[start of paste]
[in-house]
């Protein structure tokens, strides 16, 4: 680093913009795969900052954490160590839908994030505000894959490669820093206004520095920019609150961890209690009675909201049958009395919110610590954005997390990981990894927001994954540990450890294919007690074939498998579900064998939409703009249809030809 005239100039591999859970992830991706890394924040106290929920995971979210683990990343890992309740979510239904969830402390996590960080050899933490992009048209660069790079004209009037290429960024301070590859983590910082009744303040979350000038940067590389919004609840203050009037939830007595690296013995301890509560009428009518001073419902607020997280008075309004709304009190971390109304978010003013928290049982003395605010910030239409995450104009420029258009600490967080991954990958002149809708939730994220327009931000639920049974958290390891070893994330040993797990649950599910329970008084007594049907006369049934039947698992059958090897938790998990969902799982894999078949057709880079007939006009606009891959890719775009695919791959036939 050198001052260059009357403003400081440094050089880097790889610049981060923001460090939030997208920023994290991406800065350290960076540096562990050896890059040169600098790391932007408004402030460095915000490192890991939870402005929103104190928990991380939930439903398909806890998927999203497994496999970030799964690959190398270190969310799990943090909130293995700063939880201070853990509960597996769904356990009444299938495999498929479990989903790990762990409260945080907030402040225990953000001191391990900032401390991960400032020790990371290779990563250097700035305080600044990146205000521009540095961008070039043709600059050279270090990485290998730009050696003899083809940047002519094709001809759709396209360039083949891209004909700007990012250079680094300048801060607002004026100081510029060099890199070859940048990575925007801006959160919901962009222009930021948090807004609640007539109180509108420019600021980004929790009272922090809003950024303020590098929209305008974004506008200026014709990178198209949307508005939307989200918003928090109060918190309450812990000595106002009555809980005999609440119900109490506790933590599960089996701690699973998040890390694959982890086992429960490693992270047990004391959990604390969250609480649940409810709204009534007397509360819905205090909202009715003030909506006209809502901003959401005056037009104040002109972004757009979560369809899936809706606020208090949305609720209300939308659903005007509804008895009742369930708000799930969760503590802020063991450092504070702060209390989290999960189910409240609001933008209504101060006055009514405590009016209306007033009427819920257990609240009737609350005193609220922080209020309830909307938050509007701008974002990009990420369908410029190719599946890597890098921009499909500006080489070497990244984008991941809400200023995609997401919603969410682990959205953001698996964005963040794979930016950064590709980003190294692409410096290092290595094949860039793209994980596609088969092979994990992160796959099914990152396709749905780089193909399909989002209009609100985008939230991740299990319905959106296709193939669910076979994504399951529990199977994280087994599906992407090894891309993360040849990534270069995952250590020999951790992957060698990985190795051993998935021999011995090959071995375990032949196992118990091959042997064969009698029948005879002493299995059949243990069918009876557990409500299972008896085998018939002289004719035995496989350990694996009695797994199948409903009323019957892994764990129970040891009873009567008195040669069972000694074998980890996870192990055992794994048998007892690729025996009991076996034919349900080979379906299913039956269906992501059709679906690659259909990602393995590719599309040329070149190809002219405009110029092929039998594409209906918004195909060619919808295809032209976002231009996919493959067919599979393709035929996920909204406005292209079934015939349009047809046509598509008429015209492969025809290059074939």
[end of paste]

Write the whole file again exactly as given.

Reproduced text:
[in-house]
């Protein structure tokens, strides 16, 4: 680093913009795969900052954490160590839908994030505000894959490669820093206004520095920019609150961890209690009675909201049958009395919110610590954005997390990981990894927001994954540990450890294919007690074939498998579900064998939409703009249809030809 005239100039591999859970992830991706890394924040106290929920995971979210683990990343890992309740979510239904969830402390996590960080050899933490992009048209660069790079004209009037290429960024301070590859983590910082009744303040979350000038940067590389919004609840203050009037939830007595690296013995301890509560009428009518001073419902607020997280008075309004709304009190971390109304978010003013928290049982003395605010910030239409995450104009420029258009600490967080991954990958002149809708939730994220327009931000639920049974958290390891070893994330040993797990649950599910329970008084007594049907006369049934039947698992059958090897938790998990969902799982894999078949057709880079007939006009606009891959890719775009695919791959036939 050198001052260059009357403003400081440094050089880097790889610049981060923001460090939030997208920023994290991406800065350290960076540096562990050896890059040169600098790391932007408004402030460095915000490192890991939870402005929103104190928990991380939930439903398909806890998927999203497994496999970030799964690959190398270190969310799990943090909130293995700063939880201070853990509960597996769904356990009444299938495999498929479990989903790990762990409260945080907030402040225990953000001191391990900032401390991960400032020790990371290779990563250097700035305080600044990146205000521009540095961008070039043709600059050279270090990485290998730009050696003899083809940047002519094709001809759709396209360039083949891209004909700007990012250079680094300048801060607002004026100081510029060099890199070859940048990575925007801006959160919901962009222009930021948090807004609640007539109180509108420019600021980004929790009272922090809003950024303020590098929209305008974004506008200026014709990178198209949307508005939307989200918003928090109060918190309450812990000595106002009555809980005999609440119900109490506790933590599960089996701690699973998040890390694959982890086992429960490693992270047990004391959990604390969250609480649940409810709204009534007397509360819905205090909202009715003030909506006209809502901003959401005056037009104040002109972004757009979560369809899936809706606020208090949305609720209300939308659903005007509804008895009742369930708000799930969760503590802020063991450092504070702060209390989290999960189910409240609001933008209504101060006055009514405590009016209306007033009427819920257990609240009737609350005193609220922080209020309830909307938050509007701008974002990009990420369908410029190719599946890597890098921009499909500006080489070497990244984008991941809400200023995609997401919603969410682990959205953001698996964005963040794979930016950064590709980003190294692409410096290092290595094949860039793209994980596609088969092979994990992160796959099914990152396709749905780089193909399909989002209009609100985008939230991740299990319905959106296709193939669910076979994504399951529990199977994280087994599906992407090894891309993360040849990534270069995952250590020999951790992957060698990985190795051993998935021999011995090959071995375990032949196992118990091959042997064969009698029948005879002493299995059949243990069918009876557990409500299972008896085998018939002289004719035995496989350990694996009695797994199948409903009323019957892994764990129970040891009873009567008195040669069972000694074998980890996870192990055992794994048998007892690729025996009991076996034919349900080979379906299913039956269906992501059709679906690659259909990602393995590719599309040329070149190809002219405009110029092929039998594409209906918004195909060619919808295809032209976002231009996919493959067919599979393709035929996920909204406005292209079934015939349009047809046509598509008429015209492969025809290059074939």